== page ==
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User Contribution and Desirable Software

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Presentation of theory construction using the soft systems methodology approach to examine why open source software development projects require user participation to produce desirable software.

Presentation of theory construction using the soft systems methodology approach to examine why open source software development projects require user participation to produce desirable software.

Published in: Economy & Finance, Technology

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  • 1. User Contribution to Software Desirability Andrea Wiggins 18 April, 2008 IST 800 - Theory Construction
  • 2. Outline
    • Adaptation of soft systems methodology approach
      • The research question
      • Inputs : Outputs :: User participation : (more) Desirable software
      • Iteratively developed models
      • A little bit of theorizing
  • 3. Problem Statement
    • Many FLOSS projects rely on voluntary user contributions
    • There are several qualitatively different types of contributions
    • Want to understand the relationship between user participation and desirability of software
  • 4. Research Question
    • “ Why is ongoing user participation required for open source software development projects to create desirable software?”
    • Key variables: user participation, desirability of the software.
    • Relationship: User participation on an ongoing basis is a necessary condition to developing desirable FLOSS software
    • Population of study is FLOSS projects: virtual teams in which users participate in software development and signal its desirability through their participation.
  • 5. Clarifying RQ Concepts
    • User participation
      • Ongoing means continued involvement of users, not necessarily of the same users
      • Sustained participation by individuals can also be evaluated, and should be beneficial
    • Desirability of software
      • Downloads: motivation is not important
      • Direct contributions to development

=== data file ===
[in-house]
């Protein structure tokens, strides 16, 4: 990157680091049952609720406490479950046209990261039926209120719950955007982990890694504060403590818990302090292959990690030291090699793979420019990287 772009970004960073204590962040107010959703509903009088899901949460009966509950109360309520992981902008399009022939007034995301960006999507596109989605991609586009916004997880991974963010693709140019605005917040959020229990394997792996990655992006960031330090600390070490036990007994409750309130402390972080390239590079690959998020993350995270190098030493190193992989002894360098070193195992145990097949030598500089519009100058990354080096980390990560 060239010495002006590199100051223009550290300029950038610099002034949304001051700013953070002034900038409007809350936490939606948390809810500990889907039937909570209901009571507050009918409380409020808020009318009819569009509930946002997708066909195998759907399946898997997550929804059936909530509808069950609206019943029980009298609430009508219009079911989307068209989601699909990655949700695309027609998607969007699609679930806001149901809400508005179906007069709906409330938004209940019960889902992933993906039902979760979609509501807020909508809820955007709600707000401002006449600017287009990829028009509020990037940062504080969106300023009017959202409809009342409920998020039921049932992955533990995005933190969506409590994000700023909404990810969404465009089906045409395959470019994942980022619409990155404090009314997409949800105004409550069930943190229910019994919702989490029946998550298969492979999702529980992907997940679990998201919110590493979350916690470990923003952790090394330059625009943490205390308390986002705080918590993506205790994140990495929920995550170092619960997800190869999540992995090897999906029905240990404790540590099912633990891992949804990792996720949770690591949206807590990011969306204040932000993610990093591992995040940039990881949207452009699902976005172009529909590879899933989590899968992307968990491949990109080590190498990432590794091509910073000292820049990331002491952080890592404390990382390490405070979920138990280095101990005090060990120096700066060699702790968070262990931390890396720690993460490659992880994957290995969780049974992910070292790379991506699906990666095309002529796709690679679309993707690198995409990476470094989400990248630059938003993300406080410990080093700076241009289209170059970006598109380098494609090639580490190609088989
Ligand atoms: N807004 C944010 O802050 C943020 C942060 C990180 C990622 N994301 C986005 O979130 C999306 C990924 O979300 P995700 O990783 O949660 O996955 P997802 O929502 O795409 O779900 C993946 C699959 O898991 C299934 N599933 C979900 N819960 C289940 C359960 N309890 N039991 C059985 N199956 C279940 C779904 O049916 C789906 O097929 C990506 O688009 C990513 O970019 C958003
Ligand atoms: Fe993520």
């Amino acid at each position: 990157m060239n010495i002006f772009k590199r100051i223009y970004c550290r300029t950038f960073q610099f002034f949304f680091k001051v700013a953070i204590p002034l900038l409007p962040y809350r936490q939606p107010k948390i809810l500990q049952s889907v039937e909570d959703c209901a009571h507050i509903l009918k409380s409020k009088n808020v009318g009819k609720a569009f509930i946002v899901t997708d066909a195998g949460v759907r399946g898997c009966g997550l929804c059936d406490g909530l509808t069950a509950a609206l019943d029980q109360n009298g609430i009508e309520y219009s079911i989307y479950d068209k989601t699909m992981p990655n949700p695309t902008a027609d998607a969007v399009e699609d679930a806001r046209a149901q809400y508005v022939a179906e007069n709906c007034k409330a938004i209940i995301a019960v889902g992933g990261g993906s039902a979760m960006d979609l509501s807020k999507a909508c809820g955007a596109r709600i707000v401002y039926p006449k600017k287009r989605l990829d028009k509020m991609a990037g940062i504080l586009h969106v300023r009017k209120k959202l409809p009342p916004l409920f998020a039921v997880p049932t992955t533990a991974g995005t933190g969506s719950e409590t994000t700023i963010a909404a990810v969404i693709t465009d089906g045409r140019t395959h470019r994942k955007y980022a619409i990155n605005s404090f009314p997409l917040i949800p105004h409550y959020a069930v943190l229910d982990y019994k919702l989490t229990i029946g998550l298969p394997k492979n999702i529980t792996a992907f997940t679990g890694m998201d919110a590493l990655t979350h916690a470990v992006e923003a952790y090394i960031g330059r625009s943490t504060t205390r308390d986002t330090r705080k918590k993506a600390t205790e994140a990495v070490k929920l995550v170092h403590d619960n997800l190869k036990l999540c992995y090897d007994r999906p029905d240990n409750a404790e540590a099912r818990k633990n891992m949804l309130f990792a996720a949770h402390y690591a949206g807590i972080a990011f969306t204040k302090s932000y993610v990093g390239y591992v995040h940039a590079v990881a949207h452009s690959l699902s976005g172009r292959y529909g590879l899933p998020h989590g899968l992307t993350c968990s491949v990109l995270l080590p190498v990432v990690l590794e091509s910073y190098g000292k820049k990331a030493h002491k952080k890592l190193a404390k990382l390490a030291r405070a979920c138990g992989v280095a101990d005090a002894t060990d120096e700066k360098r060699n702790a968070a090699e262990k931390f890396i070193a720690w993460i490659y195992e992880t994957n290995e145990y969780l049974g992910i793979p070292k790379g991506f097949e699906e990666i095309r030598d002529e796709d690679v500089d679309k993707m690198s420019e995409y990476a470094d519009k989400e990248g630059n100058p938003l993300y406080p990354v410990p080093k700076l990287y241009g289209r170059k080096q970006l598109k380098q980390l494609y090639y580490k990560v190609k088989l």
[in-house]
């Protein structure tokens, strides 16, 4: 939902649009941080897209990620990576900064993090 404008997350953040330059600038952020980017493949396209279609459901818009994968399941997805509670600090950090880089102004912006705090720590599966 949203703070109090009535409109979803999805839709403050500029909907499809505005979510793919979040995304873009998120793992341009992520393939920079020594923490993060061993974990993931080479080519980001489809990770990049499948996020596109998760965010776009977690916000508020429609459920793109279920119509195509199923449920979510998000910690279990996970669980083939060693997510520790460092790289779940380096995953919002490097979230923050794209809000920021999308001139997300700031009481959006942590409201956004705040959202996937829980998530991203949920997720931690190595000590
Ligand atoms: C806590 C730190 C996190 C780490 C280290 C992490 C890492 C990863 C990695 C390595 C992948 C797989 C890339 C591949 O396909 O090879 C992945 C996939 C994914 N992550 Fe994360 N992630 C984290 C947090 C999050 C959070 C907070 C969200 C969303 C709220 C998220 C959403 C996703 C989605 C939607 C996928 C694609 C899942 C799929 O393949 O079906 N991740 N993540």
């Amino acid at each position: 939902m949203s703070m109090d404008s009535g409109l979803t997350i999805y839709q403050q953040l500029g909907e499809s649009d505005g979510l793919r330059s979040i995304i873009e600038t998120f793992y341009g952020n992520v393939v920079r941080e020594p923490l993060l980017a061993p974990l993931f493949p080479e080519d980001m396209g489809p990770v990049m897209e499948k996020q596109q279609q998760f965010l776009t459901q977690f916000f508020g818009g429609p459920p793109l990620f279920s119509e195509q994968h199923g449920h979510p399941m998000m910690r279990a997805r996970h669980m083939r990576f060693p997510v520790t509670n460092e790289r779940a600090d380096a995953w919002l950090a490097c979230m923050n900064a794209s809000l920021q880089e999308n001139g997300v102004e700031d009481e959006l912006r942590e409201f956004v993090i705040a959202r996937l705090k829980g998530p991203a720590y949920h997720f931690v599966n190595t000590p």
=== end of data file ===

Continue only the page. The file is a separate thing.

• 6. Finding Out - Rich Pictures www.ics.uci.edu/~wscacchi/Presentations/Process/Process-Discovery-Scacchi-CMAG-Mar07.pdf
  • 7. Finding Out - Process Model www.ics.uci.edu/~wscacchi/Presentations/Process/Process-Discovery-Scacchi-CMAG-Mar07.pdf
  • 8. Brainstorming: Initial Overview Models
  • 9. Brainstorming: Activities by Actors
    • Many interrelated types of user contributions
    • Developers are users too
    • Not all users participate in the same ways
    • Multiple user “types”
  • 10. Inputs - Outputs
    • Thought about ways that users contribute to FLOSS projects
    • Some interactions are indirect, all can be observed in some way
    • The contributions vary in potential value to the project, but all types are needed
    • Download software - initially and repeatedly
    • Subscription to lists
    • Post to lists, forums
    • Make feature requests
    • Submit bug reports
    • Submit patches
    • Join project team
  • 11. Abstracting Types of Participation
    • Inheritance from “lower” categories
    • Passive
      • downloading, subscribing
    • Active
      • posting, requesting, bug reporting
    • Engaged
      • patch submission, join project team
  • 12. Passive Participation
  • 13. Active Participation
  • 14. Engaged Participation
  • 15. Compare to Reality
    • Feedback from FLOSS experts:
      • Model can be improved by indicating how process steps are observed
      • Abstracted processes good, but YMMV
      • Consider role of time in processes
    • SSM is made for optimizing very specific grounded processes, but theory construction requires abstraction…
  • 16. Refined (Abstract) Model
  • 17. Observations from Models
    • In many FLOSS projects, users contribute critical functions to the support of software development
      • Users find the software desirable
        • Evidence from downloading, user participation
      • Users support ongoing development through participation
        • Most participation is aimed at influencing the software development
  • 18. Role of Infrastructure
    • Duality of project infrastructure: enables dialog between users and project team, which becomes infrastructure
      • Infrastructure or technology?
  • 19. theory from Models
    • In many FLOSS projects, infrastructural duality both provides mechanisms for participation and dialog among users, and captures these resources as further infrastructure.
    • Because of this infrastructure, users can contribute critical functions that support software development.
  • 20. Future Work
    • Engage questions about why specific mechanisms for user contributions to FLOSS are effective & widely adopted
    • Compare models to case studies & archive data to identify other user contribution process variations
      • Numerous case studies available, as this is the primary research method for FLOSS